Planned Impact

The proposed project focuses on volatile accretion, transport and cycling between distinct mantle source reservoirs on Earth. This project will make significant advances in our understanding of Earth's initial volatile inventory; the formation of Earth's early atmosphere; the role of crustal recycling in controlling noble gas and halogen budgets in the mantle; and the spatial distribution of distinct geochemical and lithological mantle domains.

WHO will benefit from this research, and HOW?

(a) The scientific instruments and analytical sector will benefit from the technical advances made in this project, particularly with respect to heavy noble gas mass spectrometry, which should lead to improvements in existing instrument and software design. With effective dissemination, our initial results should be able to impact existing instrument and software specifications after about 2 years. On a 5-10 year timescale, the outcomes of this project will impact the development of the next generation of noble gas mass spectrometers.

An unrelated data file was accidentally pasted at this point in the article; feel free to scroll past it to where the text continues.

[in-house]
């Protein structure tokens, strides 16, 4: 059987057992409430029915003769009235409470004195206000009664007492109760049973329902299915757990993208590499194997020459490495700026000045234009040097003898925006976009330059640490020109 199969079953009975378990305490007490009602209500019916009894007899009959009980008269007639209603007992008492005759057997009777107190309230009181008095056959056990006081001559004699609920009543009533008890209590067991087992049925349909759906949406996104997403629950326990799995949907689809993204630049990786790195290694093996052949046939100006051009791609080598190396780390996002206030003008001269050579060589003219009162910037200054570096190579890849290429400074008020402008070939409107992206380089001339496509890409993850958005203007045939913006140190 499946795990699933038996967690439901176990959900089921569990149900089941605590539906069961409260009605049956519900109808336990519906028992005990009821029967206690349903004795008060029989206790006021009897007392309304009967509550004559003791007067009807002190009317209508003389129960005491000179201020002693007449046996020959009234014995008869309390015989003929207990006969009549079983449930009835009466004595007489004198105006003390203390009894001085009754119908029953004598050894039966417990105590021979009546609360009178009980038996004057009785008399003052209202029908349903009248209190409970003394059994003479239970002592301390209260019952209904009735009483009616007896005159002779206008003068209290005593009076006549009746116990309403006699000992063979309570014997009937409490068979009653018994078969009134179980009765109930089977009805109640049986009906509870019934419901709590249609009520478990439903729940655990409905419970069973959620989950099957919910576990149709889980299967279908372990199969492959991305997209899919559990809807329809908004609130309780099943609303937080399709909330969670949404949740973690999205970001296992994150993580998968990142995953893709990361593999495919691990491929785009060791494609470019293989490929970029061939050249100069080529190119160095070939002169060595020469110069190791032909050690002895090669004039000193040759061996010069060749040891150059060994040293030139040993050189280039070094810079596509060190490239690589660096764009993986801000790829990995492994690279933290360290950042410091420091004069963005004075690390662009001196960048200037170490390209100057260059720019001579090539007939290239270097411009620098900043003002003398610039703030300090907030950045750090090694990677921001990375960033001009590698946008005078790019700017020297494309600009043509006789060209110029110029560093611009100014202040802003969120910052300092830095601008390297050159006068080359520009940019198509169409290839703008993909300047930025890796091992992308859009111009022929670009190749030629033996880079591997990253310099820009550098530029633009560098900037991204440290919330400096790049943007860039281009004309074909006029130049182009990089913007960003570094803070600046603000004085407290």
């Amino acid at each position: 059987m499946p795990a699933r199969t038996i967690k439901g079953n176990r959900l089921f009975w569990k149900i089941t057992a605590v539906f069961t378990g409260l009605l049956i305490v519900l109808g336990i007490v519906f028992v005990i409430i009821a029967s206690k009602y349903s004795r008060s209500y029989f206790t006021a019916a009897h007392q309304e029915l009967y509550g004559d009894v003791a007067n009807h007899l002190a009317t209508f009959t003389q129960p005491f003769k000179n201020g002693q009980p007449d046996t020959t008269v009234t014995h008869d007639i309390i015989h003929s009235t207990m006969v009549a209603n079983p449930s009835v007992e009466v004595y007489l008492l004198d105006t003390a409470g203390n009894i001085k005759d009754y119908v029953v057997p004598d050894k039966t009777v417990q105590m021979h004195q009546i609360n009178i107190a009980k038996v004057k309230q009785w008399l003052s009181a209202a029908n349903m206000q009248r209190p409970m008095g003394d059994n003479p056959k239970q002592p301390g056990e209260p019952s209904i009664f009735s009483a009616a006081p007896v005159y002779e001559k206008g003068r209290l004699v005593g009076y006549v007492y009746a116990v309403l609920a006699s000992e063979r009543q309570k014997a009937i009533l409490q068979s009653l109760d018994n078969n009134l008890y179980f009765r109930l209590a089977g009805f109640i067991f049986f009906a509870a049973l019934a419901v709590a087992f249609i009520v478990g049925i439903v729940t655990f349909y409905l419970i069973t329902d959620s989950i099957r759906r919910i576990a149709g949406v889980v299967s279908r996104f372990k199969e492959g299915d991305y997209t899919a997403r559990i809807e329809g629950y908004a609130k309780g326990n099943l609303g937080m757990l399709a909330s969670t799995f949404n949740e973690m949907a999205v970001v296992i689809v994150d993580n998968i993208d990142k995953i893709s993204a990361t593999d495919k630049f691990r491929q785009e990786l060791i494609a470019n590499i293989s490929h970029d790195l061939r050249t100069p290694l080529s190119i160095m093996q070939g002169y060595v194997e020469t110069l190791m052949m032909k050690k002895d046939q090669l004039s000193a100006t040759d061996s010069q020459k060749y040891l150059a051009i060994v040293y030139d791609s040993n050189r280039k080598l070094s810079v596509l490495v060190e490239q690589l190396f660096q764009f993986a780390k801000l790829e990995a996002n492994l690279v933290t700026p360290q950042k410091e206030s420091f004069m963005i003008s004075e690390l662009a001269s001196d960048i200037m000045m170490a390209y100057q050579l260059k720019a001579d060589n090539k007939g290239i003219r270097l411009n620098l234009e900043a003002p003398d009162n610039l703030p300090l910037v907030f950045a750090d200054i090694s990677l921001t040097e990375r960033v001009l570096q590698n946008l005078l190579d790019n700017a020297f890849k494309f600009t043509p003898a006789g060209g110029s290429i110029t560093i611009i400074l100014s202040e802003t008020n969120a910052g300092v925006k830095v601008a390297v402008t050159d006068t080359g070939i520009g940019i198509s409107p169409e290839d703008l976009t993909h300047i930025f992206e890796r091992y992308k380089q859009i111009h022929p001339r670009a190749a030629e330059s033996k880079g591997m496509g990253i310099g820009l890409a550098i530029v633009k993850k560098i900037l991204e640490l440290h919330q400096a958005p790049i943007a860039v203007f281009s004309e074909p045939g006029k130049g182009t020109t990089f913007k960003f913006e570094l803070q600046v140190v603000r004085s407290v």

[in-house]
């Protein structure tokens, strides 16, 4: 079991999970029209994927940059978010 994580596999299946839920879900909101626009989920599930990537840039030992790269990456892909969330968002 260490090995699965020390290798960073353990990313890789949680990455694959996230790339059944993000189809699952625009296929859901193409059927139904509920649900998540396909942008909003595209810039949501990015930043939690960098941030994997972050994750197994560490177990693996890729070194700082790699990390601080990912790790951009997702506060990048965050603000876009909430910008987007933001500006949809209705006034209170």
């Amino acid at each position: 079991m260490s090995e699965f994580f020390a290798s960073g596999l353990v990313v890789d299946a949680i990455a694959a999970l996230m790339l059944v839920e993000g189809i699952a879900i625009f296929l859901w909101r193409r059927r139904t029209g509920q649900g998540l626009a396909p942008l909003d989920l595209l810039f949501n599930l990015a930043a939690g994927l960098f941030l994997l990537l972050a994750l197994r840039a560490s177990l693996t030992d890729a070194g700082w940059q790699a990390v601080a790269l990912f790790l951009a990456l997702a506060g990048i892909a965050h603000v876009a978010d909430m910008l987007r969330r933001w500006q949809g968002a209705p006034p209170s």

(b) The wider public are expected to benefit through dedicated family- and adult-orientated events run in conjunction with the Manchester Museum, and further development of the outreach activities in which we already engage (school visits, public lectures, radio and TV presentations). It is clear from the extensive news and documentary coverage of recent and ongoing space exploration missions that there is a substantial and growing public interest in planetary science and in gaining a greater understanding of Earth and its place in the solar system. The wider public naturally turn to academia for informed opinions and to enhance their knowledge.

(c) Academic beneficiaries: We will present at UK and international conferences in both geosciences and planetary sciences disciplines to ensure that our results are communicated effectively and have wide impact. Access to all geochemical data will be provided through the GEOROC and PetDB databases.